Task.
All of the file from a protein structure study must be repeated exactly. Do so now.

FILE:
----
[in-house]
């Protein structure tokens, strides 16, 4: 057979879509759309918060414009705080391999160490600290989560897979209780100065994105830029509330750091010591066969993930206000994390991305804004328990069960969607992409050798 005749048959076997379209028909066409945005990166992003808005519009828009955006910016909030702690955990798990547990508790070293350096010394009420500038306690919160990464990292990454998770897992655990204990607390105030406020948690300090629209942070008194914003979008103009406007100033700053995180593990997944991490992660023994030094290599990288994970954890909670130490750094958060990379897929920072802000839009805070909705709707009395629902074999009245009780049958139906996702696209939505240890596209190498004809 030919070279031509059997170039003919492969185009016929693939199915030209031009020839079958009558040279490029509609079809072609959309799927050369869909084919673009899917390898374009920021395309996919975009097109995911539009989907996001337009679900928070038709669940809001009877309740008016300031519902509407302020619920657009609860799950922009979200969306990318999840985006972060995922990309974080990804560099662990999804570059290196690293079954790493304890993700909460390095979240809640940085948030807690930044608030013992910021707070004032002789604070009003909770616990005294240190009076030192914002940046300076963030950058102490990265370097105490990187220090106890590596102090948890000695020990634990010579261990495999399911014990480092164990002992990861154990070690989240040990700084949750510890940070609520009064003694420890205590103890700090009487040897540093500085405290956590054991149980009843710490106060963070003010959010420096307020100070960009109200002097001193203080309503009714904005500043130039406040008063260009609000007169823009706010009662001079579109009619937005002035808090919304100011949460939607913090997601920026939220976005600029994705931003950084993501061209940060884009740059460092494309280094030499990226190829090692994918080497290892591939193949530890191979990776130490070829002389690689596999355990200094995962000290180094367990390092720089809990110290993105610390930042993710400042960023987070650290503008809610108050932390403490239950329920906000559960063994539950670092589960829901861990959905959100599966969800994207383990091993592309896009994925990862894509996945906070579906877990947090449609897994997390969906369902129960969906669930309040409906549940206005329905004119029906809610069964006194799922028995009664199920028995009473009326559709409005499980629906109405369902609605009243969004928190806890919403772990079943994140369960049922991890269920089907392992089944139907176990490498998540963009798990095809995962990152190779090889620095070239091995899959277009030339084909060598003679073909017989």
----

[in-house]
């Protein structure tokens, strides 16, 4: 057979879509759309918060414009705080391999160490600290989560897979209780100065994105830029509330750091010591066969993930206000994390991305804004328990069960969607992409050798 005749048959076997379209028909066409945005990166992003808005519009828009955006910016909030702690955990798990547990508790070293350096010394009420500038306690919160990464990292990454998770897992655990204990607390105030406020948690300090629209942070008194914003979008103009406007100033700053995180593990997944991490992660023994030094290599990288994970954890909670130490750094958060990379897929920072802000839009805070909705709707009395629902074999009245009780049958139906996702696209939505240890596209190498004809 030919070279031509059997170039003919492969185009016929693939199915030209031009020839079958009558040279490029509609079809072609959309799927050369869909084919673009899917390898374009920021395309996919975009097109995911539009989907996001337009679900928070038709669940809001009877309740008016300031519902509407302020619920657009609860799950922009979200969306990318999840985006972060995922990309974080990804560099662990999804570059290196690293079954790493304890993700909460390095979240809640940085948030807690930044608030013992910021707070004032002789604070009003909770616990005294240190009076030192914002940046300076963030950058102490990265370097105490990187220090106890590596102090948890000695020990634990010579261990495999399911014990480092164990002992990861154990070690989240040990700084949750510890940070609520009064003694420890205590103890700090009487040897540093500085405290956590054991149980009843710490106060963070003010959010420096307020100070960009109200002097001193203080309503009714904005500043130039406040008063260009609000007169823009706010009662001079579109009619937005002035808090919304100011949460939607913090997601920026939220976005600029994705931003950084993501061209940060884009740059460092494309280094030499990226190829090692994918080497290892591939193949530890191979990776130490070829002389690689596999355990200094995962000290180094367990390092720089809990110290993105610390930042993710400042960023987070650290503008809610108050932390403490239950329920906000559960063994539950670092589960829901861990959905959100599966969800994207383990091993592309896009994925990862894509996945906070579906877990947090449609897994997390969906369902129960969906669930309040409906549940206005329905004119029906809610069964006194799922028995009664199920028995009473009326559709409005499980629906109405369902609605009243969004928190806890919403772990079943994140369960049922991890269920089907392992089944139907176990490498998540963009798990095809995962990152190779090889620095070239091995899959277009030339084909060598003679073909017989």